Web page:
Thurman P. Woodfork

(And Other Deep Thoughts)

“La Maja Desnuda” circa 1799 by Francisco Goya
“La Maja Desnuda” circa 1799 by Francisco Goya

“La Maja Vestida” circa 1801 by Francisco Goya
“La Maja Vestida” circa 1801 by Francisco Goya
Ah, memories… I’m reminded of the time a Spanish airman cracked up laughing when I translated my last name – Woodfork – into Spanish for him. That is, until I told him how his name, Gil del Poz, sounded to me in English (Gil from the Well). We decided to agree that Shakespeare was right: “What’s in a name?”

I was also interested to learn that the name of famed composer Giuseppe Verdi – which sounds so grand in Italian – is plain old pedestrian Joseph Green in English. And, I was rather disappointed when the truth occurred to me about the impressive El Greco. Artistic accomplishments notwithstanding, he turned out to be, simply, The Greek. Sounds like something out of a spy novel.

In addition, I’ve wondered why Hollywood never translated the title of the motion picture, La Maja Desnuda, completely into English. They called it The Naked Maja, instead of The Naked Beauty, or, The Beautiful Nude. The picture, which wasn’t a very good one, starred Ava Gardner, a true beauty in her own right and Tony Franciosa.

Franciosa always struck me as being slightly devious, like he would whip out his own custom-built pool cue or a well worn deck of cards at a moment’s notice. I’ll bet he probably carried a hidden derringer, too. Anyway, as you can see, I quite often have some pretty weighty thoughts.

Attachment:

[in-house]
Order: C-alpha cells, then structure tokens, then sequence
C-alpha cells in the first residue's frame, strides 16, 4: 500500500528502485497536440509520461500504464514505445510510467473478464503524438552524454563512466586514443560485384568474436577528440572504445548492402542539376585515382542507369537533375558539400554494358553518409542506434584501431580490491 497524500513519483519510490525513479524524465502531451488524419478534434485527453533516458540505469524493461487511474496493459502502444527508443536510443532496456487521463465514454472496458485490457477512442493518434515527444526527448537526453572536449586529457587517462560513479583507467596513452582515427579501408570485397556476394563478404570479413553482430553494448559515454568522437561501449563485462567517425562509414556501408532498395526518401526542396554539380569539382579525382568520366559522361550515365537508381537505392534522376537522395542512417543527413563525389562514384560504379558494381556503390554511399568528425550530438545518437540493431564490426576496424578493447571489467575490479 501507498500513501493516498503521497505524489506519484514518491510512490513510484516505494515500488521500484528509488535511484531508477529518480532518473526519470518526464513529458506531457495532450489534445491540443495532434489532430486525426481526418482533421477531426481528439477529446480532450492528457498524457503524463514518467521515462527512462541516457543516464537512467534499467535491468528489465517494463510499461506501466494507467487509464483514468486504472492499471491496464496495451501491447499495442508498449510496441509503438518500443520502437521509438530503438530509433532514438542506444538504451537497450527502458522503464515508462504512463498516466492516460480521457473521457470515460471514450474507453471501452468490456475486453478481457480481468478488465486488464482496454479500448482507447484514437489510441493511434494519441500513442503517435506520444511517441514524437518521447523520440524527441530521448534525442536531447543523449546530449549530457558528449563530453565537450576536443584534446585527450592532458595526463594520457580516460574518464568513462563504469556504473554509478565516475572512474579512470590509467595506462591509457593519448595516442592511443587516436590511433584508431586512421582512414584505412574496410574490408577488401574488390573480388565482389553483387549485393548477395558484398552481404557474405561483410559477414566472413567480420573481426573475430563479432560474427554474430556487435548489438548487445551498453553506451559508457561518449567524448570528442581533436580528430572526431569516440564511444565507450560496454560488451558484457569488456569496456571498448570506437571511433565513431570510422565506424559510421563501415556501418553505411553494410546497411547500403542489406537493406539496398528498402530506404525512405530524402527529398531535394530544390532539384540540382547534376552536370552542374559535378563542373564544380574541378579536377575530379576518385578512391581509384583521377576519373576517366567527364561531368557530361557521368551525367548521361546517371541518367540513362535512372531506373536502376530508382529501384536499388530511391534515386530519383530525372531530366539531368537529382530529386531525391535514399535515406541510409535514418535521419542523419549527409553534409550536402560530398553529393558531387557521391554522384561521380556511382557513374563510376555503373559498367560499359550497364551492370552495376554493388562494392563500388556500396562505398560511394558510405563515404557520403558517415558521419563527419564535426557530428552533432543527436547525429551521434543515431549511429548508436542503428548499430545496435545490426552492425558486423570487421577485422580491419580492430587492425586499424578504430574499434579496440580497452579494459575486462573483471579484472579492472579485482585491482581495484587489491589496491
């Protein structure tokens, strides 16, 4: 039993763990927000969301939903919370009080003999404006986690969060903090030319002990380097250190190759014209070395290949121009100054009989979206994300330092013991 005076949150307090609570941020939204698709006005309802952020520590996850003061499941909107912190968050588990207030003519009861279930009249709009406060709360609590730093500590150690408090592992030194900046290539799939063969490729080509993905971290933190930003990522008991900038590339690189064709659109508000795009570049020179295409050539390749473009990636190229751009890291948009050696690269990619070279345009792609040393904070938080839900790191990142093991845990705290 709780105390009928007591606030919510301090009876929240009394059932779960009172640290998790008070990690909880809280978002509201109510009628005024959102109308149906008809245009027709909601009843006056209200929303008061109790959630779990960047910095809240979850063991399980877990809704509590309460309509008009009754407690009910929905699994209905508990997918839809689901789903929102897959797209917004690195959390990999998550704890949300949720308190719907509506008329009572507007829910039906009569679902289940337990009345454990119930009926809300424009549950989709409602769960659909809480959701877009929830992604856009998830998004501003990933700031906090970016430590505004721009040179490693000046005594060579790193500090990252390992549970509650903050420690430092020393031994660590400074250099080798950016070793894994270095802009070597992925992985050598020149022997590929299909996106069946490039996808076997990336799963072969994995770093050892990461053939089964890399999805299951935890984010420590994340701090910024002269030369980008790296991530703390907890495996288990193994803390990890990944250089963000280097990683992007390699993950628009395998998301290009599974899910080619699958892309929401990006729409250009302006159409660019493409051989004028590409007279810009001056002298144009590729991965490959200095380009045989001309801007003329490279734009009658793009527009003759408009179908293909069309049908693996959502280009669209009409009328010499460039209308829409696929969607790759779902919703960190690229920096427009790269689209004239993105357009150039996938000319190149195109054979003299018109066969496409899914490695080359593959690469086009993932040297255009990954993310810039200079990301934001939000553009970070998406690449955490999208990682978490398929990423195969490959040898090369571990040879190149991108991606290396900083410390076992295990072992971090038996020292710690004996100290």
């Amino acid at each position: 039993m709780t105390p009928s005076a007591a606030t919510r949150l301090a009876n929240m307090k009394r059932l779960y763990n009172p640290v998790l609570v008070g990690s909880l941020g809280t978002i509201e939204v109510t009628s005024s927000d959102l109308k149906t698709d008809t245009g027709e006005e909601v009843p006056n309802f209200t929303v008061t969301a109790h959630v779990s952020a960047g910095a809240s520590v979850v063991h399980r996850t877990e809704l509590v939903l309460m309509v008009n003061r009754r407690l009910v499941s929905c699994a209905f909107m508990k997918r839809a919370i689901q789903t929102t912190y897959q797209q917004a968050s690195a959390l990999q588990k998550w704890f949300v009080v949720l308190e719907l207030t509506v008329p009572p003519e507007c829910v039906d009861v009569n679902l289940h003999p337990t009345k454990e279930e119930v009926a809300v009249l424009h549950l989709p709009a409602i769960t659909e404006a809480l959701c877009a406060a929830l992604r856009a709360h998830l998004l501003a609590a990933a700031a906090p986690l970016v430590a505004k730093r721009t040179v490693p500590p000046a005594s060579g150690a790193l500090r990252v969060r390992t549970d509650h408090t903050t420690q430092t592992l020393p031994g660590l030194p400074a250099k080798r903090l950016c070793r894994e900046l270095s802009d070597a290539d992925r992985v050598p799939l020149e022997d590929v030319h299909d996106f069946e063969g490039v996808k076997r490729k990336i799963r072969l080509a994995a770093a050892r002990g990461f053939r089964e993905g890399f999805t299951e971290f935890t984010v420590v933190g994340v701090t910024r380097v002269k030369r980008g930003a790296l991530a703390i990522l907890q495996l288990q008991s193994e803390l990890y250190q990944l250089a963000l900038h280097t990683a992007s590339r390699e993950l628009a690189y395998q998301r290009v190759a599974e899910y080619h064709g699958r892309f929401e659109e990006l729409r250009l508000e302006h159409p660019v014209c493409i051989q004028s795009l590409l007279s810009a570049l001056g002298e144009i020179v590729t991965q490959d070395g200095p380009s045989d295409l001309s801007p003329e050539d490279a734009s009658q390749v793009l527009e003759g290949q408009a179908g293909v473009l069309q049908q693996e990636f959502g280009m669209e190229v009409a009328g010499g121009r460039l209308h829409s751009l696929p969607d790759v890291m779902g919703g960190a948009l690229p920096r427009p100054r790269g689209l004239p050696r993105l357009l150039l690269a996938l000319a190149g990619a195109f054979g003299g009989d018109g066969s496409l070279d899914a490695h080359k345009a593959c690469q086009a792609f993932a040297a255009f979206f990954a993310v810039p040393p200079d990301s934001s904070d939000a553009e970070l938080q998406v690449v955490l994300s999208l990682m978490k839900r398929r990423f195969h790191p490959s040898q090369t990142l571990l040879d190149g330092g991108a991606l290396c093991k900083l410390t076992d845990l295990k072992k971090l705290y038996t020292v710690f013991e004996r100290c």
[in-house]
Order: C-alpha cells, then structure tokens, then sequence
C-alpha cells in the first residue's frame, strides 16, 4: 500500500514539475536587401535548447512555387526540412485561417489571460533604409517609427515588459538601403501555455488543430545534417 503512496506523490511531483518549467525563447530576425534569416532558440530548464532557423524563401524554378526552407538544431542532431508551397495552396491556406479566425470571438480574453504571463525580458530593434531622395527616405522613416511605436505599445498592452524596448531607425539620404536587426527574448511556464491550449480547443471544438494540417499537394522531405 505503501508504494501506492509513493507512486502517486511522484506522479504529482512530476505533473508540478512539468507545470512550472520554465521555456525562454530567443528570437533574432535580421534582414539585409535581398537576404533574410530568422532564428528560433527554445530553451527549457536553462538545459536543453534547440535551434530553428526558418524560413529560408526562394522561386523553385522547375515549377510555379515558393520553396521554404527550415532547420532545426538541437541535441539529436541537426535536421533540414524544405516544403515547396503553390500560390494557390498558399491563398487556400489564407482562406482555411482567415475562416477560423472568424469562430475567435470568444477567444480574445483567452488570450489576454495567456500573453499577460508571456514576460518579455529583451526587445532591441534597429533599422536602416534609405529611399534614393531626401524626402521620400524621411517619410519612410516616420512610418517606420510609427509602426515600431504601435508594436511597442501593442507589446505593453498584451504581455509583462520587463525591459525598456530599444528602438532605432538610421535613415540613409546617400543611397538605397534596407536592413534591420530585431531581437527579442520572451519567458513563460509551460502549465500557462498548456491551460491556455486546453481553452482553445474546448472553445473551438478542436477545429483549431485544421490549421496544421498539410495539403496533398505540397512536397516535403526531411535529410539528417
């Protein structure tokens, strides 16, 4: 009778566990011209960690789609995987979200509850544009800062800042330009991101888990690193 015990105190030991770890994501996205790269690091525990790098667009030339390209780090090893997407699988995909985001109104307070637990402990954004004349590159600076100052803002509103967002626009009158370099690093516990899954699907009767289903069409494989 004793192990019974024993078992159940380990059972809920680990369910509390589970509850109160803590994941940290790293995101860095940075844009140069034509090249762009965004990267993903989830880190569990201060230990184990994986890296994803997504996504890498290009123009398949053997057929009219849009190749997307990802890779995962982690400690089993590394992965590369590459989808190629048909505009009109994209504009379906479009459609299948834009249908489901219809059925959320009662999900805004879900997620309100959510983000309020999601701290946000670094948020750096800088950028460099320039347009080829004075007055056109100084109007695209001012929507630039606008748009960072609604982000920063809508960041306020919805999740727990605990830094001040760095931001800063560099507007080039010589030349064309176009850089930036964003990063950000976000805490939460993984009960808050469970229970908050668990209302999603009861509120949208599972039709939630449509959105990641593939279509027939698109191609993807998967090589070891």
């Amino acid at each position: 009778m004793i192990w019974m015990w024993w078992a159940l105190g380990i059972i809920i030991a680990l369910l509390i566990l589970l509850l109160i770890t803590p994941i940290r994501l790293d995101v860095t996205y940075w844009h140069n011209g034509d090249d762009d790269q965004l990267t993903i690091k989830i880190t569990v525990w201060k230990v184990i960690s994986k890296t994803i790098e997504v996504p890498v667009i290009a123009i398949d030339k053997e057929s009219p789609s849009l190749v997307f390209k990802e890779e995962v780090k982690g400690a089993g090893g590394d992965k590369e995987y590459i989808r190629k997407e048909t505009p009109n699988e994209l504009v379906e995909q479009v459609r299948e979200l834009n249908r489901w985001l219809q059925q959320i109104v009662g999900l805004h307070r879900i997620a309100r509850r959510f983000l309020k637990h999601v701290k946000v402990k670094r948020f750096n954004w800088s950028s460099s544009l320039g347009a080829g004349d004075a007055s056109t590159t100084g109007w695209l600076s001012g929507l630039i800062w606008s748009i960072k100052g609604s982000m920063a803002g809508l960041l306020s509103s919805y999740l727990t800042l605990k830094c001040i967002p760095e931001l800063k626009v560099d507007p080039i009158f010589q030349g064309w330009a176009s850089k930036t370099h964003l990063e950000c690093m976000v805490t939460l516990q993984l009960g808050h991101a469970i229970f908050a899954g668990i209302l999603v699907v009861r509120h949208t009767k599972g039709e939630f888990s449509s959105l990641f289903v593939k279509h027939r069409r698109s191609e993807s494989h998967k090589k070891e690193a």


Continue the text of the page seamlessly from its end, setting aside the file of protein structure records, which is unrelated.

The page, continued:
Mercy! How could I have forgotten ‘Ape Face’ and ‘Gold Tooth’? These two ladies of the evening often frequented Pig Ally in Figueras, Spain. While Goldie did, indeed, sport some gold teeth, Ape Face didn’t look anything like a simian. She did, however, have a startlingly deep indentation in her jaw, which affected her speech. I don’t know why some unkind soul dubbed her ‘Ape Face’, but the name stuck. Both ladies made up in personality what they lacked in looks, I suppose.

In any case, both managed to eke out a living and neither one ever appeared to be in serious jeopardy of starving at her chosen profession. Of course, the going rate for their services was understandably lower than that of the more comely denizens of the ‘Alley’. I imagine they’re both in Hooker Heaven by now.

Incidentally, Gil invited me to spend a month at his home. Unfortunately, another crew chief became ill, so I had to fill in for him in addition to taking care of my crew, and didn’t go on leave at that time. Gil was discharged and we lost touch, as so often happens with military personnel. I suppose it would be especially common among those serving in the armed forces of different nations.